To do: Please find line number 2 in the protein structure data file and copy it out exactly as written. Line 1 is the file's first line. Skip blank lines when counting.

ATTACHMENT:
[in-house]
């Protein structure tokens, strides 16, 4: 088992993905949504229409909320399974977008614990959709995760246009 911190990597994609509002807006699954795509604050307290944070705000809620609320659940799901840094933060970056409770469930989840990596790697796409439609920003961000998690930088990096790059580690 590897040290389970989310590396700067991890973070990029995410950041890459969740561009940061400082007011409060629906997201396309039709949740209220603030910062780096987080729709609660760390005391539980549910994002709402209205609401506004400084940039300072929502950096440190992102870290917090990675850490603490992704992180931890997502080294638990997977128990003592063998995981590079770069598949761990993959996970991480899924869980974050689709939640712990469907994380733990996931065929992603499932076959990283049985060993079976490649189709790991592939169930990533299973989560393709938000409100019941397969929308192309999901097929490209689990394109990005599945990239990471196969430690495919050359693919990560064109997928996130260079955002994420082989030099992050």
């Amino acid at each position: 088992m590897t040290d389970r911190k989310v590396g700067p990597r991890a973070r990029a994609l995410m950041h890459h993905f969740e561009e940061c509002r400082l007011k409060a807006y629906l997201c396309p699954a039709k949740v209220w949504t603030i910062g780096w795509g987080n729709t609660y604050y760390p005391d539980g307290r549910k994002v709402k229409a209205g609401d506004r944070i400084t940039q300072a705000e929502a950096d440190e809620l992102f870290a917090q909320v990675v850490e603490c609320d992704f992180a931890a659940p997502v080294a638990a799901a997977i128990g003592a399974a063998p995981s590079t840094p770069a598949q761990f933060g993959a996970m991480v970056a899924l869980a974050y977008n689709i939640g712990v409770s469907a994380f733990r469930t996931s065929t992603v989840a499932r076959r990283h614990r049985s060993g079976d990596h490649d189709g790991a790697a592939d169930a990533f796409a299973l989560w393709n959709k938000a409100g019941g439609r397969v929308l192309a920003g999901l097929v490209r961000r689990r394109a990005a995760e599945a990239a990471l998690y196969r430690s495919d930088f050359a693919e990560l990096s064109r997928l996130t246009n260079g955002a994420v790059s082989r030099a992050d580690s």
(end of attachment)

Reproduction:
């Protein structure tokens, strides 16, 4: 088992993905949504229409909320399974977008614990959709995760246009 911190990597994609509002807006699954795509604050307290944070705000809620609320659940799901840094933060970056409770469930989840990596790697796409439609920003961000998690930088990096790059580690 590897040290389970989310590396700067991890973070990029995410950041890459969740561009940061400082007011409060629906997201396309039709949740209220603030910062780096987080729709609660760390005391539980549910994002709402209205609401506004400084940039300072929502950096440190992102870290917090990675850490603490992704992180931890997502080294638990997977128990003592063998995981590079770069598949761990993959996970991480899924869980974050689709939640712990469907994380733990996931065929992603499932076959990283049985060993079976490649189709790991592939169930990533299973989560393709938000409100019941397969929308192309999901097929490209689990394109990005599945990239990471196969430690495919050359693919990560064109997928996130260079955002994420082989030099992050």